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"Lead Us Not Into Temptation"
Commentary on the Lord's Prayer

"And lead us not into temptation" is the sixth of the seven petitions in the Lord's prayer. The sixth request in the Lord's prayer is not to be in a place where temptation might overwhelm us. It is not wrong to be tempted or tested (Jesus was!). It is wrong to give in to this temptation.

Father Maximos, a Mount Athos monk, observes that the holy elders teach there are five stages in assaultive thoughts such as temptation. Logismos (these are thoughts and images that attack our thinking & lead us away from Christ) first assault our minds. For example, we may see something in a shop & be tempted to steal it. At this point no sin is committed (ideas and thoughts of sin happen to all people – even the holiest ones!) The next stage is interaction – we may then enter into a dialogue with this thought (for example, we may consider the risks involved). Again, no sin has been committed. The third stage is consent. A decision is made in the mind to give in to this assault. This is beginning of sin and leads us to acting it out. The next stage is captivity. When the temptation besets us again, we have much less resistance to these attacks and become addicted or controlled by them. The holy elders observer there is a fifth and final stage – passion. Here addictions (such as alcoholism or drug addiction) become obsessive and lead to self-destruction and harming others.
(Father Maximos teachings on this are outlined in greater detail in the book by Kyriacos Markides entitled “The Mountain of Silence”).

We can see from the above that the first and second stages – that of assault and interaction - is where we shall need to aware of Jesus’s words “lead us not into temptation”. This is where the battle ground is. If a thought is going to lead us down the path of destruction, we must ask God to “deliver us from evil” and give us the strength we need to resist this attack on our minds.

Adam Clarke

on "Lead Us Not Into Temptation"

Verse 13. And lead us not into temptation] That is, bring us not in to sore trial. PEIRASMON, which may be here rendered sore trial, comes from PEIRW, to pierce through, as with a spear, or spit, used so by some of the best Greek writers. Several of the primitive fathers understood it something in this way; and have therefore added quam ferre non possimus, "which we cannot bear." The word not only implies violent assaults from Satan, but also sorely afflictive circumstances, none of which we have, as yet, grace or fortitude sufficient to bear. Bring us not in, or lead us not in. This is a mere Hebraism: God is said to do a thing which he only permits or suffers to be done.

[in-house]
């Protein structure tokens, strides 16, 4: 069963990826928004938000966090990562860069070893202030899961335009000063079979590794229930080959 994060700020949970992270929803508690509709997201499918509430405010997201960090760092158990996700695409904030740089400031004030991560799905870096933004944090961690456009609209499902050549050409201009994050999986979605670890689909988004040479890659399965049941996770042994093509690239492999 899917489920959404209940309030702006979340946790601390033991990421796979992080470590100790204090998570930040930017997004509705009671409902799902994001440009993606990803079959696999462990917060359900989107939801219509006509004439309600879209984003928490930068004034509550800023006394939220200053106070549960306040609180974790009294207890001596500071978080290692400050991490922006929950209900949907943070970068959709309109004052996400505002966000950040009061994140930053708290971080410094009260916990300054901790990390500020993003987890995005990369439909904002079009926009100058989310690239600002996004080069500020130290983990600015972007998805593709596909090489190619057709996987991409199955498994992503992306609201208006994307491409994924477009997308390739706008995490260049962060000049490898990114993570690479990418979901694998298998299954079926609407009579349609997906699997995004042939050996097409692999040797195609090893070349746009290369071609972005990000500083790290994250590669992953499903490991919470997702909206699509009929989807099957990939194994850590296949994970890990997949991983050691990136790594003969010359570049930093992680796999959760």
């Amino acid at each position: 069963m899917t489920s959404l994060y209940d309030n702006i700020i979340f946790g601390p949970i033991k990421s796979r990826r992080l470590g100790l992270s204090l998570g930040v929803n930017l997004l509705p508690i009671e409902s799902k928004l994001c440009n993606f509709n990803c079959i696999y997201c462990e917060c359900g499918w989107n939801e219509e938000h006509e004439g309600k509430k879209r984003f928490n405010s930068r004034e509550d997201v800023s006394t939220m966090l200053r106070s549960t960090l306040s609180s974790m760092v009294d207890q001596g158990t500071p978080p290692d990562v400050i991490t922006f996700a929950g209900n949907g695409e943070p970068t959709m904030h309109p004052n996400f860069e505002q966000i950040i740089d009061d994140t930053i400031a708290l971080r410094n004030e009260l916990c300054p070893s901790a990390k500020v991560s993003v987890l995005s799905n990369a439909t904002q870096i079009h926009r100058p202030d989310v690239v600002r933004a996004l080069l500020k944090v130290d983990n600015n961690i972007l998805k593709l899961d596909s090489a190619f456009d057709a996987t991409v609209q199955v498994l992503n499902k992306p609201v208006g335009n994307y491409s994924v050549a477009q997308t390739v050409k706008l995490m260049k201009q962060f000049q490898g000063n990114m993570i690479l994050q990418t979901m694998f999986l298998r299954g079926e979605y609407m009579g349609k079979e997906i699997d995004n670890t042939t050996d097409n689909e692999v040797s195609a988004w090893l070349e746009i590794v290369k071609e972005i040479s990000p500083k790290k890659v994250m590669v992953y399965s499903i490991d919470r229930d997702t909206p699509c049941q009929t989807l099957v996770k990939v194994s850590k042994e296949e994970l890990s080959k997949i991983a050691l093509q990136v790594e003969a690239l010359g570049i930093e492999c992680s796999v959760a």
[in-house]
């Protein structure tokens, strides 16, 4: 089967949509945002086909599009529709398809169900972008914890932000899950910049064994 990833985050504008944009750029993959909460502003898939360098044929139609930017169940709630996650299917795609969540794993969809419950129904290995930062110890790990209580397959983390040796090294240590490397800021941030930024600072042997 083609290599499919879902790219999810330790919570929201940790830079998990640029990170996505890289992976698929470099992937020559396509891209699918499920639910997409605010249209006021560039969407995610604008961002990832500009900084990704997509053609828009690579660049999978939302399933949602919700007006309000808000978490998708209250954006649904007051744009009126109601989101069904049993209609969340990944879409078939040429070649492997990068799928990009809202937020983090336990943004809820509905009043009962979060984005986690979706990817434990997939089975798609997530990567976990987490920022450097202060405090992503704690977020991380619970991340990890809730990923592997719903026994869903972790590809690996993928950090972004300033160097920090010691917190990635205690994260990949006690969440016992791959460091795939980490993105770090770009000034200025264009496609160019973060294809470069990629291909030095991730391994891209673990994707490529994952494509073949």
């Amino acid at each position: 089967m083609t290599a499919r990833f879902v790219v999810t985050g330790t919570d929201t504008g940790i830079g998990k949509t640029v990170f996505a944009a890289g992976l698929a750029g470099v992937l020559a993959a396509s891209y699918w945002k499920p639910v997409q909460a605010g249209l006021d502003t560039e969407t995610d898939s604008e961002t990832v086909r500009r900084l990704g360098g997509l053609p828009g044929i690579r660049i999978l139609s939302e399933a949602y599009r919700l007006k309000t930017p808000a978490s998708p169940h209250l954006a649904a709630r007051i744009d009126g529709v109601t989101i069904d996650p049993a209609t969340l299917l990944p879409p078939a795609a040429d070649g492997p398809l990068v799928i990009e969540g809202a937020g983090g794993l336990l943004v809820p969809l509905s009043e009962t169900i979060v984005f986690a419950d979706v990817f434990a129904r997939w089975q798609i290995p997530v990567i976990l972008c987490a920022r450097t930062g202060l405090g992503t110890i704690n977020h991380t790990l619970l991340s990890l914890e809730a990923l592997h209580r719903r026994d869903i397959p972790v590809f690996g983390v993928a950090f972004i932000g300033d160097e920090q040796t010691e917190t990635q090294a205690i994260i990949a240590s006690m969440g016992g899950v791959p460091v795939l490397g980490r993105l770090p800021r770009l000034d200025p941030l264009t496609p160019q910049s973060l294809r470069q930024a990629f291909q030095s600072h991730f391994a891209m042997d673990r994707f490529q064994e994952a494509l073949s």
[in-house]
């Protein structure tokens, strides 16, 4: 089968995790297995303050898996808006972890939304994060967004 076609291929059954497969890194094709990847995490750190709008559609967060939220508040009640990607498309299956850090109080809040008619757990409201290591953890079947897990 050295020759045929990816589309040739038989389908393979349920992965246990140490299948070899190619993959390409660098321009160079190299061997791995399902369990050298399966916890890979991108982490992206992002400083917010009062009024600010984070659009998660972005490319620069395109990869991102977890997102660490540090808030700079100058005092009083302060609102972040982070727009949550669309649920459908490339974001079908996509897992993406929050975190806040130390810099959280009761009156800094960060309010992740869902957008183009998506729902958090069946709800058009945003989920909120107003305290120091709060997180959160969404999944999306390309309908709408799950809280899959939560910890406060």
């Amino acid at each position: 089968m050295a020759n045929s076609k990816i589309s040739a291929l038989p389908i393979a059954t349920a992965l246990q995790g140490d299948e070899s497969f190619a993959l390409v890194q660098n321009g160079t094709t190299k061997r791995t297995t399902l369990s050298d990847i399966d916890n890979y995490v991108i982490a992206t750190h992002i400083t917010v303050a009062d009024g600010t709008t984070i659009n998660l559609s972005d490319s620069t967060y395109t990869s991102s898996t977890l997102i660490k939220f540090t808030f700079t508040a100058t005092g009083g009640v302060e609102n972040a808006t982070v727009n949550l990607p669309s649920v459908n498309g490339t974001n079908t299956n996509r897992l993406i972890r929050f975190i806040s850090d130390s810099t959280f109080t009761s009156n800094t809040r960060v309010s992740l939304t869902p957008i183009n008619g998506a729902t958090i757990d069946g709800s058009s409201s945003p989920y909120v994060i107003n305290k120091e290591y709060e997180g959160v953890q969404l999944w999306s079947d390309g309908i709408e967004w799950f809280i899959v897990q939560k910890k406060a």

The process of temptation is often as follows: 1st. A simple evil thought. 2ndly. A strong imagination, or impression made on the imagination, by the thing to which we are tempted. 3dly. Delight in viewing it. 4thly. Consent of the will to perform it. Thus lust is conceived, sin is finished, and death brought forth. Jas 1:15. See also on Mt 4:1. A man may be tempted without entering into the temptation: entering into it implies giving way, closing in with, and embracing it.

Source: Adam Clarke's Commentary on the Bible

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Matthew Henry on "Lead Us Not Into Temptation"

6. And lead us not into temptation, but deliver us from evil. This petition is expressed,
      (1.) Negatively: Lead us not into temptation. Having prayed that the guilt of sin may be removed, we pray, as it is fit, that we may never return again to folly, that we may not be tempted to it. It is not as if God tempted any to sin; but, "Lord, do not let Satan loose upon us; chain up that roaring lion, for he is subtle and spiteful; Lord, do not leave us to ourselves (Ps 19:13), for we are very weak; Lord, do not lay stumbling-blocks and snares before us, nor put us into circumstances that may be an occasion of falling." Temptations are to be prayed against, both because of the discomfort and trouble of them, and because of the danger we are in of being overcome by them, and the guilt and grief that then follow.

Source: Matthew Henry's Commentary on the Whole Bible Volume V (Matthew to John)

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Albert Barnes
on "Lead Us Not Into Temptation"

Verse 13. And lead us not into temptation. A petition similar to this is offered by David, Ps 141:4 "Incline not my heart to any evil thing, to practise wicked works with men that work iniquity." God tempts no man See Jas 1:13. This phrase, then, must be used in the sense of permitting. Do not suffer us, or permit us, to be tempted to sin. In this it is implied that God has such control over us and the tempter, as to save us from it if we call upon him. The word temptation, however, (Mt 4:1) means sometimes trial, affliction, anything that tests our virtue. If this be the meaning here, as it may be, then the import of the prayer is, "Do not afflict or try us."

(z) "forgive us our debts" Mt 18:21-35, Lk 7:40-48

Source: Barnes' New Testament Notes

about the commentary writers

Matthew Henry Matthew Henry (1662-1714) was a non-conformist English clerygman. His commentaries on the scriptures are intended as a devotional guide to the Bible, rather than as a critical study.

Albert Barnes Albert Barnes (1798-1870) was a Presbyterian minister and American theologian. His 'New Testament Notes' are invaluable in helping to understand difficult passages of scripture. Barnes frequently references the original Greek to reveal the meaning of the text.

Adam Clarke Adam Clarke (1769 or 62 to 1832) was a Methodist minister and biblical theologian. His extensive commentary on the New Testament, at around 6000 pages long, is one of the longest works on the bible ever written by one person.